On the afternoon of June 24, 2017, a hiker slipped on granite while crossing Tenaya Creek upstream of Hidden Falls; she fell 30 feet over the waterfall onto the rocks below. One of the subject’s friends waited with her, while the other hiked back to the Mirror Lake Trail to call 911 for help. The friend waited for rescuers to arrive on the trail so that she could guide rescuers to the off-trail location of the injured subject.
Once rescuers arrived on scene, they worked quickly to stabilize the subject and prepare her for a short-haul rescue. A short-haul rescue is a method in which one or more persons (subjects and/or rescuers) are suspended on a fixed line (100–250 feet) beneath a helicopter. The suspended persons are then transported a short distance (short-haul) through the air, normally from an inaccessible location to a safe landing area. Due to the extent of her injuries, the subject was not moved out of the water before rescuers could carefully place her in the litter. Rescuers became concerned about the subject becoming hypothermic, since the water flowing over Hidden Falls originates as snowmelt. “It was pretty scary waiting for a long time and not knowing if they were going to find me,” reflected the subject. But once rescuers arrived on scene the subject felt relieved and appreciated the open communication that rescuers had with her regarding incident operations.
Although patient care was paramount on rescuers’ minds, the extraction method was carefully considered since it greatly impacted rescuer safety. One rescuer noted, “Using the helicopter was probably the best way to [extract the subject due to] the nature of her injuries and in terms of keeping rescuers safe.” A litter carryout from this location presented several hazards to rescuers including off-trail travel, boulder fields, and large downed trees. “It would have put a lot of people in danger to extract her from there [via a litter carry out] because the trail conditions were nonexistent,” stated a rescuer.
The subject was short-hauled to Ahwahnee Meadow despite a burst of heavy rain at Hidden Falls. Once 551, the park’s contract helicopter, landed in Ahwahnee Meadow, the subject was transferred to the care of Yosemite National Park EMS staff and, later, to a medical helicopter that flew her to a hospital. At the hospital, the subject learned that she had fractured her pelvis, L-3 vertebra, and right hip. “It’s definitely extremely humbling,” stated the subject regarding the injuries she sustained. She further explained that her physicians told her “[L-3 is the lowest [vertebrae] you can break without having permanent spinal cord damage, [or paralysis].”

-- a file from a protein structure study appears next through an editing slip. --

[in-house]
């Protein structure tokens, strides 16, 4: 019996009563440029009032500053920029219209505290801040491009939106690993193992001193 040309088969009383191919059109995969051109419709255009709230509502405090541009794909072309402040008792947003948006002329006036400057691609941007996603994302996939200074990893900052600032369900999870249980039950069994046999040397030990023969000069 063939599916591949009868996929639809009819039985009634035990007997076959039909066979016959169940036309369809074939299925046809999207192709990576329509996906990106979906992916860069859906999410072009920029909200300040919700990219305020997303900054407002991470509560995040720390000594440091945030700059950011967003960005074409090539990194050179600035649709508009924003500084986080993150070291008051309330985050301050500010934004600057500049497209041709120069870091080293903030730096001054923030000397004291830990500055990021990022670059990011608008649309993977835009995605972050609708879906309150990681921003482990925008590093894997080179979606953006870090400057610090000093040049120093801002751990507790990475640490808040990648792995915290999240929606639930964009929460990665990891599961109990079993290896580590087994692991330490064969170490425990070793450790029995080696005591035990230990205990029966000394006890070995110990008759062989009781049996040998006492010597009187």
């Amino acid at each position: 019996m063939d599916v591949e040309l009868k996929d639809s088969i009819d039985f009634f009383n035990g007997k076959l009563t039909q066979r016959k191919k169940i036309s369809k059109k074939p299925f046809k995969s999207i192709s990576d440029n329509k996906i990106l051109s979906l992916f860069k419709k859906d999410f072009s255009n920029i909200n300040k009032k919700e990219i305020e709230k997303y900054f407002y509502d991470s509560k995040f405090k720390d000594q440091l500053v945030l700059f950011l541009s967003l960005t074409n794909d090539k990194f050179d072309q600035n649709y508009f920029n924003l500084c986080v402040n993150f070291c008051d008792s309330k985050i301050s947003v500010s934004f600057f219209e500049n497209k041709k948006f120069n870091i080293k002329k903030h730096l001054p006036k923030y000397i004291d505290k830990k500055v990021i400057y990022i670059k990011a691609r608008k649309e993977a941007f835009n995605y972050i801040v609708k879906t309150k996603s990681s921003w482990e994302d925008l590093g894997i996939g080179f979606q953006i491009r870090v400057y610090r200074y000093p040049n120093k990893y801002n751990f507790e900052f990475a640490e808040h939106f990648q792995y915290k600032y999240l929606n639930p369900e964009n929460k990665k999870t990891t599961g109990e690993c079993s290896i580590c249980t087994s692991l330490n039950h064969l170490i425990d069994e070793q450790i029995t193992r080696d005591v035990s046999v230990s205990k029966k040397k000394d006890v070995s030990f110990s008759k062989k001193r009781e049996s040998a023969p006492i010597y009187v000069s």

The subject made a full recovery and continues to recreate in Yosemite. “[The incident] made me realize that despite an injury you can’t just give up what you love to do.”
Be aware of changing stream conditions due to varied water levels. In the spring, water rages down the Merced River and other waterways into Yosemite Valley. As the water level lowers throughout the summer, rocks that were once under water become exposed. Be cautious when scrambling in stream beds because rocks that are currently exposed may have been underwater earlier in the year, causing them to be water polished.
Be aware of downstream hazards. When crossing a stream, be aware of downstream hazards and the consequences of losing your footing at that location. A rescuer noted, “ If [the subject] had been crossing somewhere else and she messed up, it could have been even more catastrophic depending on what was below her, or it could have been less.” Often visitors wade or swim above Yosemite’s waterfalls, not completely recognizing the hazard downstream of them.
Respect natural elements. The glacially polished granite in Yosemite is slippery even when dry. When wet, the smooth granite practically becomes a frictionless surface. Recognizing the inherent danger of scrambling on granite boulders and surfaces encourages visitors to make more informed choices about their recreational activities. “You are submitting to the elements when you are doing outdoor activities,” reflected the subject as she described the lesson taken away from the incident. “I think I have a lot more respect for Mother Nature, for the unforgiving planet, and it made me realize that even the best climbers and hikers in the world are not immune to Mother Nature and the elements.” The subject also noted that her situational awareness and risk management process has benefically changed due to the incident. “Before I would take a lot more risks, jumping across things or climbing something that is not necessarily super safe. It was honestly a really beneficial wake-up call that even though I am 22 years old, I am not indestructible and I need to be aware of my surroundings to be a good outdoor person.”